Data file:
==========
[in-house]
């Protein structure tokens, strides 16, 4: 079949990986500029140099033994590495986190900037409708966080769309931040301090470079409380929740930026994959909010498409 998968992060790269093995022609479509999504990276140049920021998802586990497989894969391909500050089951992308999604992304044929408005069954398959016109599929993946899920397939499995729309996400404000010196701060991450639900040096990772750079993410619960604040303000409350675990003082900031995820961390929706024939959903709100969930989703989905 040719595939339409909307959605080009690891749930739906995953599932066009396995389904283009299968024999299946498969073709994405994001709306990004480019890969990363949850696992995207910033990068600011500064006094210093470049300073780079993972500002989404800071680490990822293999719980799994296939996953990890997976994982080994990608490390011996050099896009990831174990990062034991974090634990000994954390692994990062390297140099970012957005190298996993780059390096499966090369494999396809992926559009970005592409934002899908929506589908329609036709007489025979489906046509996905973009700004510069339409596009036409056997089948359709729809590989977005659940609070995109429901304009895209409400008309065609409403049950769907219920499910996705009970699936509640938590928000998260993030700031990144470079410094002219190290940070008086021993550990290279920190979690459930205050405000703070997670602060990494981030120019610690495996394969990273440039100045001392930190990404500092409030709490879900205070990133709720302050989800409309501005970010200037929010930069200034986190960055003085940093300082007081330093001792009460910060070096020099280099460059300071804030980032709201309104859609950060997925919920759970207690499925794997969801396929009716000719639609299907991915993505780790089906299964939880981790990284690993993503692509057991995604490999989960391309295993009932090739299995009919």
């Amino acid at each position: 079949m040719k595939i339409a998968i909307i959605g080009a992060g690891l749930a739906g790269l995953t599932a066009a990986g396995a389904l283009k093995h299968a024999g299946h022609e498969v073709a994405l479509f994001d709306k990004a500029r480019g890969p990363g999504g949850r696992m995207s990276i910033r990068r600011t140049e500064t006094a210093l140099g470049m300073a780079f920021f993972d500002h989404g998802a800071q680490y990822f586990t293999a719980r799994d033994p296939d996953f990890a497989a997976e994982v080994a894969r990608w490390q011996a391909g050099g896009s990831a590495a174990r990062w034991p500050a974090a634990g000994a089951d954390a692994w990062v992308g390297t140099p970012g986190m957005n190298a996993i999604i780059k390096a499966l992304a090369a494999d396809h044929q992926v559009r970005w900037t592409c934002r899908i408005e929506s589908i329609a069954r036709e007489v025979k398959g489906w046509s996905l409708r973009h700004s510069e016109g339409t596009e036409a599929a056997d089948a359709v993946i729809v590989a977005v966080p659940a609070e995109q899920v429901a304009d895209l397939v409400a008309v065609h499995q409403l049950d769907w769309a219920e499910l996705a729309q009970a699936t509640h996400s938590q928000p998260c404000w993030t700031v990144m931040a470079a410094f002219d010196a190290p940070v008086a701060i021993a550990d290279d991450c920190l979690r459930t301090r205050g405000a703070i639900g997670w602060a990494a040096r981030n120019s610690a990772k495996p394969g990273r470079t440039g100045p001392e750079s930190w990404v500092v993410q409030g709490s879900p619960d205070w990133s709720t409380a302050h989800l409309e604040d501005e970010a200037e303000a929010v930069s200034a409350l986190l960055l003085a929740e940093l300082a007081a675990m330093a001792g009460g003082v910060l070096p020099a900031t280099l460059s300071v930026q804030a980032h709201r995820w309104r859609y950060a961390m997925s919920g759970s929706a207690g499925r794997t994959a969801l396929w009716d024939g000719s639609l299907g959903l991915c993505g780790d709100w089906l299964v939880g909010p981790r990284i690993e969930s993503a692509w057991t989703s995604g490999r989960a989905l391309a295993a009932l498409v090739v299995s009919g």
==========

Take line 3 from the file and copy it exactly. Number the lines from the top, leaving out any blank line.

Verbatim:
């Amino acid at each position: 079949m040719k595939i339409a998968i909307i959605g080009a992060g690891l749930a739906g790269l995953t599932a066009a990986g396995a389904l283009k093995h299968a024999g299946h022609e498969v073709a994405l479509f994001d709306k990004a500029r480019g890969p990363g999504g949850r696992m995207s990276i910033r990068r600011t140049e500064t006094a210093l140099g470049m300073a780079f920021f993972d500002h989404g998802a800071q680490y990822f586990t293999a719980r799994d033994p296939d996953f990890a497989a997976e994982v080994a894969r990608w490390q011996a391909g050099g896009s990831a590495a174990r990062w034991p500050a974090a634990g000994a089951d954390a692994w990062v992308g390297t140099p970012g986190m957005n190298a996993i999604i780059k390096a499966l992304a090369a494999d396809h044929q992926v559009r970005w900037t592409c934002r899908i408005e929506s589908i329609a069954r036709e007489v025979k398959g489906w046509s996905l409708r973009h700004s510069e016109g339409t596009e036409a599929a056997d089948a359709v993946i729809v590989a977005v966080p659940a609070e995109q899920v429901a304009d895209l397939v409400a008309v065609h499995q409403l049950d769907w769309a219920e499910l996705a729309q009970a699936t509640h996400s938590q928000p998260c404000w993030t700031v990144m931040a470079a410094f002219d010196a190290p940070v008086a701060i021993a550990d290279d991450c920190l979690r459930t301090r205050g405000a703070i639900g997670w602060a990494a040096r981030n120019s610690a990772k495996p394969g990273r470079t440039g100045p001392e750079s930190w990404v500092v993410q409030g709490s879900p619960d205070w990133s709720t409380a302050h989800l409309e604040d501005e970010a200037e303000a929010v930069s200034a409350l986190l960055l003085a929740e940093l300082a007081a675990m330093a001792g009460g003082v910060l070096p020099a900031t280099l460059s300071v930026q804030a980032h709201r995820w309104r859609y950060a961390m997925s919920g759970s929706a207690g499925r794997t994959a969801l396929w009716d024939g000719s639609l299907g959903l991915c993505g780790d709100w089906l299964v939880g909010p981790r990284i690993e969930s993503a692509w057991t989703s995604g490999r989960a989905l391309a295993a009932l498409v090739v299995s009919g």